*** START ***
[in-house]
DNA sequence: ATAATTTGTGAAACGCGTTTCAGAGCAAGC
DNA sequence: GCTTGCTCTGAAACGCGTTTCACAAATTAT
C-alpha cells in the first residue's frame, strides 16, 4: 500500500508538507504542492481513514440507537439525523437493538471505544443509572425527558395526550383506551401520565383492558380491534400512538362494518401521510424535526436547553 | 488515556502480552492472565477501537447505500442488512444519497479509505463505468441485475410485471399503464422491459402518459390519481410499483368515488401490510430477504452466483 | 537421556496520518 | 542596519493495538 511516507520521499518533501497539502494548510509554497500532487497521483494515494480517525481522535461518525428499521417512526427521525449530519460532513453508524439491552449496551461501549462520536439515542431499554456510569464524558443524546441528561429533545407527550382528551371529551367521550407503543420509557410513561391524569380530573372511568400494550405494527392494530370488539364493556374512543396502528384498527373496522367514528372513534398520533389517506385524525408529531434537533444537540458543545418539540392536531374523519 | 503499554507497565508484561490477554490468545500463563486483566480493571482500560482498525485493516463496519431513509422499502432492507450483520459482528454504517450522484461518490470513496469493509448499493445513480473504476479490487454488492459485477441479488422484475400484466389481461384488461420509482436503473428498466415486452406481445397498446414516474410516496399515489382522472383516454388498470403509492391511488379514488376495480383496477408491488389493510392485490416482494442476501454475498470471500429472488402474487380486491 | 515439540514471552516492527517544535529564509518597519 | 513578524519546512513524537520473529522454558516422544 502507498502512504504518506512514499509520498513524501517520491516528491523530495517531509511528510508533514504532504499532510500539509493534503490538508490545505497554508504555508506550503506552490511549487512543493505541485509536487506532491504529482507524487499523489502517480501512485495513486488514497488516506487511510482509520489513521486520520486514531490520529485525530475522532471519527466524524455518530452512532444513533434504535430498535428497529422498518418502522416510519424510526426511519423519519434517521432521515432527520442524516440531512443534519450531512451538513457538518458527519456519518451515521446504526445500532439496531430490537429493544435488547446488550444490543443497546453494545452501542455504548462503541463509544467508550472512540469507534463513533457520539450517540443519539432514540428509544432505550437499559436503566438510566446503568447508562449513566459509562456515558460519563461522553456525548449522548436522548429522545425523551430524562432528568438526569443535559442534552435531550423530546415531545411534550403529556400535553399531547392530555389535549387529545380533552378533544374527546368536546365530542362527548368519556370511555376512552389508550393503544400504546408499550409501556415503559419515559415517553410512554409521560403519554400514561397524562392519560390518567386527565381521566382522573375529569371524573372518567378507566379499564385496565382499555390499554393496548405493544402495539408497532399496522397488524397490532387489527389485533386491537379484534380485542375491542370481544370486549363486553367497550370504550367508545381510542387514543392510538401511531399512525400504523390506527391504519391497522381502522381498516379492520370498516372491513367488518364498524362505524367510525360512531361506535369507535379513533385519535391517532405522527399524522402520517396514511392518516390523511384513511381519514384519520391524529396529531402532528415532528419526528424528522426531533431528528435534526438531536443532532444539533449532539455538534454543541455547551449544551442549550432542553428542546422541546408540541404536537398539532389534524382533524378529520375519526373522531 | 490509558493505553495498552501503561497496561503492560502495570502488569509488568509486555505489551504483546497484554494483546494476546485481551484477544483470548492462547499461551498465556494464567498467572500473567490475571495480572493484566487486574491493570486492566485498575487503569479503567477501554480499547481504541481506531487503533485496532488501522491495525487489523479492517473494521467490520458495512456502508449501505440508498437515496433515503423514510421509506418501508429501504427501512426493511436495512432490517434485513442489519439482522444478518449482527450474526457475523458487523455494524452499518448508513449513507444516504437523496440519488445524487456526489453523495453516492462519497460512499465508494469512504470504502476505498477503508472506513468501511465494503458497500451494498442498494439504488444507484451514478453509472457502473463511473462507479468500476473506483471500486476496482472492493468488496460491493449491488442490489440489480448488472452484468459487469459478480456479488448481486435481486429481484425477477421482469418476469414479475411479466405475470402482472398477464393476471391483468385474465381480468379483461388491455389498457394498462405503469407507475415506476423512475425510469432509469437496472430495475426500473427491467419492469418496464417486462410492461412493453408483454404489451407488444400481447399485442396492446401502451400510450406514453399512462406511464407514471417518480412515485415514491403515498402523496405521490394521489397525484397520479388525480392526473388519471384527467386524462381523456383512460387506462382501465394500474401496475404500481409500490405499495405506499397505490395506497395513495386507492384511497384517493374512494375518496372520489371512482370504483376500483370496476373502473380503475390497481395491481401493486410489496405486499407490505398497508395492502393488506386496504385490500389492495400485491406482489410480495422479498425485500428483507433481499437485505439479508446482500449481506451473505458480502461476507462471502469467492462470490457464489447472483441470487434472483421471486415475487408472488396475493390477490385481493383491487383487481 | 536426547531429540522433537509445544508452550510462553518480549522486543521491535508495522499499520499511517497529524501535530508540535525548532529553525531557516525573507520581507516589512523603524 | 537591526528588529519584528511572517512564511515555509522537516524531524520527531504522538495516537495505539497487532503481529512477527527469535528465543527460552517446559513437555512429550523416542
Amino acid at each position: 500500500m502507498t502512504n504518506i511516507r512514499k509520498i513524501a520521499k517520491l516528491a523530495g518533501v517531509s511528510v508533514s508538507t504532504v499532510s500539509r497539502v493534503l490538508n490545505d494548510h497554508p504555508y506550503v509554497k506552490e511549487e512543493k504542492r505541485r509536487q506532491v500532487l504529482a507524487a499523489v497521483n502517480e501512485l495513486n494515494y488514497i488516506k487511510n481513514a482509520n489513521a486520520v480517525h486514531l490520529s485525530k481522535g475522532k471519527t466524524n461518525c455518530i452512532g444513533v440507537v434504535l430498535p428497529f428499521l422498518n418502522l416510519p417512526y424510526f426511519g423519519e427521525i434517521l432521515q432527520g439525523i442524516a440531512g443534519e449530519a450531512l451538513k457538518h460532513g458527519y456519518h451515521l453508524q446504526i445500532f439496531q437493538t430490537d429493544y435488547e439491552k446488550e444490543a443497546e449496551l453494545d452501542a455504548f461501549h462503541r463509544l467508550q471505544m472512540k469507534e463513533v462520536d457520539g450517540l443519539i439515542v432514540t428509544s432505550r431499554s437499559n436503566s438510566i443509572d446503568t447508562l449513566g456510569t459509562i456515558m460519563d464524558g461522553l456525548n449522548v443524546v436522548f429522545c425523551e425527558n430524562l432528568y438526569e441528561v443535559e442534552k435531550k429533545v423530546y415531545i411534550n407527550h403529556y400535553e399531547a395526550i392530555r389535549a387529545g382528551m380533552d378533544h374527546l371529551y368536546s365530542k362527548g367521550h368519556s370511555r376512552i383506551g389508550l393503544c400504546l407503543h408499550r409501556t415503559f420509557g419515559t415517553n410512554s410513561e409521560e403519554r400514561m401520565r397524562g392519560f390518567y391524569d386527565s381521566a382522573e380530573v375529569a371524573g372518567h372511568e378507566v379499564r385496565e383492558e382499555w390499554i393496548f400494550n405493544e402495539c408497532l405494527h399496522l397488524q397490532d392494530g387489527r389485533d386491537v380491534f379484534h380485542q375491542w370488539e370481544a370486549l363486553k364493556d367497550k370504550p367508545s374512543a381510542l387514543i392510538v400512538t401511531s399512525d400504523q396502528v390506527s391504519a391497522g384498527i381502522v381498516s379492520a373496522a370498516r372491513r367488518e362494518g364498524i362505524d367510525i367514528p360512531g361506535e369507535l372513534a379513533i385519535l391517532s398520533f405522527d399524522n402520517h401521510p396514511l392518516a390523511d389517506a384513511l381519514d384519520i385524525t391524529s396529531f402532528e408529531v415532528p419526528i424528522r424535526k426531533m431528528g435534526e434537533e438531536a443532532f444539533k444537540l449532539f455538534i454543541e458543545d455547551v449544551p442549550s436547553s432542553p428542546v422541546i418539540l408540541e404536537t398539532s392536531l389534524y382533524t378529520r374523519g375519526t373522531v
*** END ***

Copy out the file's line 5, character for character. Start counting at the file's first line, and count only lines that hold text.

Amino acid at each position: 500500500m502507498t502512504n504518506i511516507r512514499k509520498i513524501a520521499k517520491l516528491a523530495g518533501v517531509s511528510v508533514s508538507t504532504v499532510s500539509r497539502v493534503l490538508n490545505d494548510h497554508p504555508y506550503v509554497k506552490e511549487e512543493k504542492r505541485r509536487q506532491v500532487l504529482a507524487a499523489v497521483n502517480e501512485l495513486n494515494y488514497i488516506k487511510n481513514a482509520n489513521a486520520v480517525h486514531l490520529s485525530k481522535g475522532k471519527t466524524n461518525c455518530i452512532g444513533v440507537v434504535l430498535p428497529f428499521l422498518n418502522l416510519p417512526y424510526f426511519g423519519e427521525i434517521l432521515q432527520g439525523i442524516a440531512g443534519e449530519a450531512l451538513k457538518h460532513g458527519y456519518h451515521l453508524q446504526i445500532f439496531q437493538t430490537d429493544y435488547e439491552k446488550e444490543a443497546e449496551l453494545d452501542a455504548f461501549h462503541r463509544l467508550q471505544m472512540k469507534e463513533v462520536d457520539g450517540l443519539i439515542v432514540t428509544s432505550r431499554s437499559n436503566s438510566i443509572d446503568t447508562l449513566g456510569t459509562i456515558m460519563d464524558g461522553l456525548n449522548v443524546v436522548f429522545c425523551e425527558n430524562l432528568y438526569e441528561v443535559e442534552k435531550k429533545v423530546y415531545i411534550n407527550h403529556y400535553e399531547a395526550i392530555r389535549a387529545g382528551m380533552d378533544h374527546l371529551y368536546s365530542k362527548g367521550h368519556s370511555r376512552i383506551g389508550l393503544c400504546l407503543h408499550r409501556t415503559f420509557g419515559t415517553n410512554s410513561e409521560e403519554r400514561m401520565r397524562g392519560f390518567y391524569d386527565s381521566a382522573e380530573v375529569a371524573g372518567h372511568e378507566v379499564r385496565e383492558e382499555w390499554i393496548f400494550n405493544e402495539c408497532l405494527h399496522l397488524q397490532d392494530g387489527r389485533d386491537v380491534f379484534h380485542q375491542w370488539e370481544a370486549l363486553k364493556d367497550k370504550p367508545s374512543a381510542l387514543i392510538v400512538t401511531s399512525d400504523q396502528v390506527s391504519a391497522g384498527i381502522v381498516s379492520a373496522a370498516r372491513r367488518e362494518g364498524i362505524d367510525i367514528p360512531g361506535e369507535l372513534a379513533i385519535l391517532s398520533f405522527d399524522n402520517h401521510p396514511l392518516a390523511d389517506a384513511l381519514d384519520i385524525t391524529s396529531f402532528e408529531v415532528p419526528i424528522r424535526k426531533m431528528g435534526e434537533e438531536a443532532f444539533k444537540l449532539f455538534i454543541e458543545d455547551v449544551p442549550s436547553s432542553p428542546v422541546i418539540l408540541e404536537t398539532s392536531l389534524y382533524t378529520r374523519g375519526t373522531v